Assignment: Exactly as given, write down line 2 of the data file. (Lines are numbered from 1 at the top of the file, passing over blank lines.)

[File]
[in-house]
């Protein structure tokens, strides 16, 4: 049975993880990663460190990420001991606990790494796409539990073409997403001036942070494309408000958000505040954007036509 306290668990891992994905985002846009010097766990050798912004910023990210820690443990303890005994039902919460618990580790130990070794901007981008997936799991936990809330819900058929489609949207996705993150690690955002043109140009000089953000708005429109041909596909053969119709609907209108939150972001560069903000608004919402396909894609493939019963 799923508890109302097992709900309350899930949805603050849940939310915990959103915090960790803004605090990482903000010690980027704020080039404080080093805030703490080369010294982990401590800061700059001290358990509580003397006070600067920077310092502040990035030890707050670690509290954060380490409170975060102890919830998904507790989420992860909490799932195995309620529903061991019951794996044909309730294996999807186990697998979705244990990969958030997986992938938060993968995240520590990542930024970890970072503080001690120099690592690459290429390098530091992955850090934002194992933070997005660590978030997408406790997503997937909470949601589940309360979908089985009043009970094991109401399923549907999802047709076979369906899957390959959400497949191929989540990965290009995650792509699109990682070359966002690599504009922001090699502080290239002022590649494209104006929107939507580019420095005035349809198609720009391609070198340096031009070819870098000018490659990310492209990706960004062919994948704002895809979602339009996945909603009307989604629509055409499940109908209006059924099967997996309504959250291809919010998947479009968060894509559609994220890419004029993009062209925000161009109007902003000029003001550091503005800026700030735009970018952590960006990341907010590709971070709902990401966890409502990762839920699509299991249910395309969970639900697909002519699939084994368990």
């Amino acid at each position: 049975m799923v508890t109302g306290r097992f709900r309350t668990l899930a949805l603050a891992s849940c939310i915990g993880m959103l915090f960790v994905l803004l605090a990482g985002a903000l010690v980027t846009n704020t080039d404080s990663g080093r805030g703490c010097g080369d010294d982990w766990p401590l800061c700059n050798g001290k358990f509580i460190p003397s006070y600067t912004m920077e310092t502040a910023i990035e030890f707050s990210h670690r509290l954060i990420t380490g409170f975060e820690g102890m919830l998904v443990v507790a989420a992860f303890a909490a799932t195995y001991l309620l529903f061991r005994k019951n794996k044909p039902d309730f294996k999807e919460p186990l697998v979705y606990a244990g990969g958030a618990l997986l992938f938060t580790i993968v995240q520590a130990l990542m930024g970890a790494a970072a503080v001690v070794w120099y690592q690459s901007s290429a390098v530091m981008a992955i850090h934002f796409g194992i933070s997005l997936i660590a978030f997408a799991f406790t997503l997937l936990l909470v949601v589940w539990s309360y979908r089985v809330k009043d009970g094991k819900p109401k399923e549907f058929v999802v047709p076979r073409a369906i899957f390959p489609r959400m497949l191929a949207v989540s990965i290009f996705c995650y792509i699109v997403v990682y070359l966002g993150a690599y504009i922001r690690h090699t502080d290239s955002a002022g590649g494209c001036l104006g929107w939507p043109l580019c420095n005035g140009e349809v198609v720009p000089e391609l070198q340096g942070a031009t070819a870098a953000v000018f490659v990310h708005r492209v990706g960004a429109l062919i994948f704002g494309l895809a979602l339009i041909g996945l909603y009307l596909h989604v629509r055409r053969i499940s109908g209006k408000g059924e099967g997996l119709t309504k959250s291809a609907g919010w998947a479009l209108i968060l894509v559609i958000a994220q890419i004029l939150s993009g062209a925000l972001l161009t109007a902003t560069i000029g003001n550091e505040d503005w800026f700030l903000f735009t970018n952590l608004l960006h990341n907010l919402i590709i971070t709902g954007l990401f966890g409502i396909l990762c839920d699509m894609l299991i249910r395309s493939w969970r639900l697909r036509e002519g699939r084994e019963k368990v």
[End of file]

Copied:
């Protein structure tokens, strides 16, 4: 049975993880990663460190990420001991606990790494796409539990073409997403001036942070494309408000958000505040954007036509 306290668990891992994905985002846009010097766990050798912004910023990210820690443990303890005994039902919460618990580790130990070794901007981008997936799991936990809330819900058929489609949207996705993150690690955002043109140009000089953000708005429109041909596909053969119709609907209108939150972001560069903000608004919402396909894609493939019963 799923508890109302097992709900309350899930949805603050849940939310915990959103915090960790803004605090990482903000010690980027704020080039404080080093805030703490080369010294982990401590800061700059001290358990509580003397006070600067920077310092502040990035030890707050670690509290954060380490409170975060102890919830998904507790989420992860909490799932195995309620529903061991019951794996044909309730294996999807186990697998979705244990990969958030997986992938938060993968995240520590990542930024970890970072503080001690120099690592690459290429390098530091992955850090934002194992933070997005660590978030997408406790997503997937909470949601589940309360979908089985009043009970094991109401399923549907999802047709076979369906899957390959959400497949191929989540990965290009995650792509699109990682070359966002690599504009922001090699502080290239002022590649494209104006929107939507580019420095005035349809198609720009391609070198340096031009070819870098000018490659990310492209990706960004062919994948704002895809979602339009996945909603009307989604629509055409499940109908209006059924099967997996309504959250291809919010998947479009968060894509559609994220890419004029993009062209925000161009109007902003000029003001550091503005800026700030735009970018952590960006990341907010590709971070709902990401966890409502990762839920699509299991249910395309969970639900697909002519699939084994368990």